A circumferential portion 154 of bottom portion 153 is adapted to support the open bottom of main body portion 155. It is preferred that main body portion 155 be made of transparent glass having a low thermal conductivity, in order for the inside to be visible, so that a measuring indicator may be provided. For example, a user may measure the quantity accurately by indicating the number of cups of coffee to be extracted according to the quantity of raw beans fed into roasting vessel 150. In addition, main body portion 155 is equipped with a handle 156, and its cross-sectional area is preferably H-shaped to enlarge its thermal emitting effect.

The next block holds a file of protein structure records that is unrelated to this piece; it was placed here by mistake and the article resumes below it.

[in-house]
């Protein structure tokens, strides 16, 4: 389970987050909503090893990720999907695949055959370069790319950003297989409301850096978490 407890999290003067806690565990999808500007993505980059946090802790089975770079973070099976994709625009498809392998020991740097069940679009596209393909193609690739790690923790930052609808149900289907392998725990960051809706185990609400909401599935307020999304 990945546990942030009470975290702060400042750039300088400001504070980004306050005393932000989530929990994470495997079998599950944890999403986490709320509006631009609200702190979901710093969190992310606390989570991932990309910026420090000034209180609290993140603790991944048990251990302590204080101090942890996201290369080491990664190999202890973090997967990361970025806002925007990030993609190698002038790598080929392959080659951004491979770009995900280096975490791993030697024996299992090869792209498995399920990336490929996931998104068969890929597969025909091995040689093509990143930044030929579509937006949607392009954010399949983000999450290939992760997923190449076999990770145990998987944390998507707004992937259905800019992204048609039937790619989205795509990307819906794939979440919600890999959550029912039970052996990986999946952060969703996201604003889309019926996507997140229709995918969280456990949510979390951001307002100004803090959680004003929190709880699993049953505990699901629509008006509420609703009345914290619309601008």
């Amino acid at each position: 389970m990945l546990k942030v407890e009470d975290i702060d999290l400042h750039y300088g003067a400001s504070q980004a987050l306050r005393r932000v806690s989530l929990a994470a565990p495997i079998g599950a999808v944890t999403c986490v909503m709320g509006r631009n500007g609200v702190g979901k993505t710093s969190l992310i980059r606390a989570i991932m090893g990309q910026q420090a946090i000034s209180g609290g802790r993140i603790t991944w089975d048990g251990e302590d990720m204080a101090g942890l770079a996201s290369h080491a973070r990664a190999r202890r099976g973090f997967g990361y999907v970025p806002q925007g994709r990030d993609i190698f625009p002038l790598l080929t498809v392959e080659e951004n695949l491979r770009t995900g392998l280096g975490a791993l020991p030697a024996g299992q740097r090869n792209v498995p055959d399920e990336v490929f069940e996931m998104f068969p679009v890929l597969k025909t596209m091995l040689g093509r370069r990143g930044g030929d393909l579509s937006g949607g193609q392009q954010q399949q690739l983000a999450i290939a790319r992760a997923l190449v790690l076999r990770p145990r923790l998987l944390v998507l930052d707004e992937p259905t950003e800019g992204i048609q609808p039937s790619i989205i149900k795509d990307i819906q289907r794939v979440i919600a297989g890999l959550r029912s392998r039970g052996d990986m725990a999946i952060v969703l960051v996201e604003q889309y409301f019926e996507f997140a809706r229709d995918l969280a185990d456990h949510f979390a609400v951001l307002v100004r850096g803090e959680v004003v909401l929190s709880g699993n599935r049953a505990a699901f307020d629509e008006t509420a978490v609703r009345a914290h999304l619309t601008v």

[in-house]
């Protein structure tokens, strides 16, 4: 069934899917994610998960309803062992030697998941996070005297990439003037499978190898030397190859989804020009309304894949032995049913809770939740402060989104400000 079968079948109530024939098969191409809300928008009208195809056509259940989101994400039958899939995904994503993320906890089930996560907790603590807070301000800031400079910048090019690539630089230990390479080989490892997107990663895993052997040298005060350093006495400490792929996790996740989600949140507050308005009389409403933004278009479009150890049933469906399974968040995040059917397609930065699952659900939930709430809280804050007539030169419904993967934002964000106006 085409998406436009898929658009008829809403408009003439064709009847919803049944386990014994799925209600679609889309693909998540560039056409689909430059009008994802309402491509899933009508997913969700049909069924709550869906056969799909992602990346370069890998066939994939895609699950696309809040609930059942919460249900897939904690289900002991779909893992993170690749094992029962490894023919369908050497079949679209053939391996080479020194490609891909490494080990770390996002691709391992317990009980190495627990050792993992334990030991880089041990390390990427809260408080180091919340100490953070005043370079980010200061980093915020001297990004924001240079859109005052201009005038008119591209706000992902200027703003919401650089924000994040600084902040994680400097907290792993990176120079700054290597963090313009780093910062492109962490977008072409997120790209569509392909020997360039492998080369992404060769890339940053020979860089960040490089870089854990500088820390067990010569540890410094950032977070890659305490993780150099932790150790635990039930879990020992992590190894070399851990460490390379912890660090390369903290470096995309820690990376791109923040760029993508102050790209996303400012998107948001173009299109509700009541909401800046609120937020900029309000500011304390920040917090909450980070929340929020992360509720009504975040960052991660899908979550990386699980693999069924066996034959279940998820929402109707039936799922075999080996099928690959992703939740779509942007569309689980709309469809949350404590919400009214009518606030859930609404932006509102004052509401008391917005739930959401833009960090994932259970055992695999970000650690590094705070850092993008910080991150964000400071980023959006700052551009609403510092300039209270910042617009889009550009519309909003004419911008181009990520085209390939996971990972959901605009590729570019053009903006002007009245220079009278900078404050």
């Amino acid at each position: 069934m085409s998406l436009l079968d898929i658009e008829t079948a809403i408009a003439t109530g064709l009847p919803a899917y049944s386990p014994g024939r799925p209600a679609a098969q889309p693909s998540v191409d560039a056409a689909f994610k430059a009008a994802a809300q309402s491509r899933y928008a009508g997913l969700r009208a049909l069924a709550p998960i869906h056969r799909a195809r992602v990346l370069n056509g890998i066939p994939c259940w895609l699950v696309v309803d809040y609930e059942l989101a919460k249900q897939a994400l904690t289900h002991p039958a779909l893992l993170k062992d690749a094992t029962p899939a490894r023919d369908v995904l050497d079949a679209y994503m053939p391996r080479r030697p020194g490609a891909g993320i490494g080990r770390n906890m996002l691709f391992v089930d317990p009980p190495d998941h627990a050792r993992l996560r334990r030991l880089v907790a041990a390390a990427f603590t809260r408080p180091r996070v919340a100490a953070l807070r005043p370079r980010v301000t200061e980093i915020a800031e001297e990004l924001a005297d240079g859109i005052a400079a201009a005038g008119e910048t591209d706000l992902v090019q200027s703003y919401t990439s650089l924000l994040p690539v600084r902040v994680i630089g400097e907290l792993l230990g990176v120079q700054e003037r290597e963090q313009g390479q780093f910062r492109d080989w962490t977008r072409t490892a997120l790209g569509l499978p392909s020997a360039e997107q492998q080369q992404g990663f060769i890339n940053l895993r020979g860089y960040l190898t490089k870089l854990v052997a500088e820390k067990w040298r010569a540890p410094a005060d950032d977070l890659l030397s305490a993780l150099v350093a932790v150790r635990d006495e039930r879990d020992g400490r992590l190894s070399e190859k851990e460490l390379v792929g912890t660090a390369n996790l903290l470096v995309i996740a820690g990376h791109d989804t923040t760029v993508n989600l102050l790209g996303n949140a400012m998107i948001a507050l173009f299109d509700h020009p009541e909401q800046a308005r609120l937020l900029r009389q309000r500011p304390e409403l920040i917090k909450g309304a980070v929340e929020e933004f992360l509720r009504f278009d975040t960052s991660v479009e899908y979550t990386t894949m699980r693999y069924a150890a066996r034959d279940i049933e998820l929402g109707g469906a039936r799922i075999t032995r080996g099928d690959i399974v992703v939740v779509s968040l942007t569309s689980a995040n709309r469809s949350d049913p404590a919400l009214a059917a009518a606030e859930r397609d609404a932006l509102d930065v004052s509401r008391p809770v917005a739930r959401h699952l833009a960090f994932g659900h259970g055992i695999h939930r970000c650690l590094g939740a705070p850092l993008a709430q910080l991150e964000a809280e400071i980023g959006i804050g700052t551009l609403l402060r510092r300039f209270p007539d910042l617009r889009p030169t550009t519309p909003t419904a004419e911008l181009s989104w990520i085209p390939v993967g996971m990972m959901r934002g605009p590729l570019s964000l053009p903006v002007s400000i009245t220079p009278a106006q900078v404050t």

Cover 160 (FIG. 7) for the roasting vessel is made from synthetic resin material for a good moldability. Cover 160 forms an air path so as to accomplish the functions of not only opening and closing the upper part of body portion 155 of the roasting vessel, but also directing and discharging separated raw-bean hulls to hull-receiving vessel 170 by being connected to it by means of hinge openings 162 located at both lateral sides of its rear. At the upper side of this cover 160, first air outlets 163 and second air outlets 164 are formed in the shape of long slots, and preferably, the first outlets are arranged radially on the central part of a cover, while the second outlets are arranged on the extended portion at which the airstream path is formed. Hull-receiving vessel 170 has projections 171 formed at its sides, so as to pivotally mount cover 160, and is fabricated so as to be safely placed in hull-receiving vessel mounting portion 114 located at the backside of housing 110. Hull-receiving vessel 170 forms a chute with inner and downwardly extending inclined surfaces, and has a plurality of air openings in its bottom surface similar to first and second air outlets 163 and 164, so that the airstream from cover 160 is finally discharged therethrough.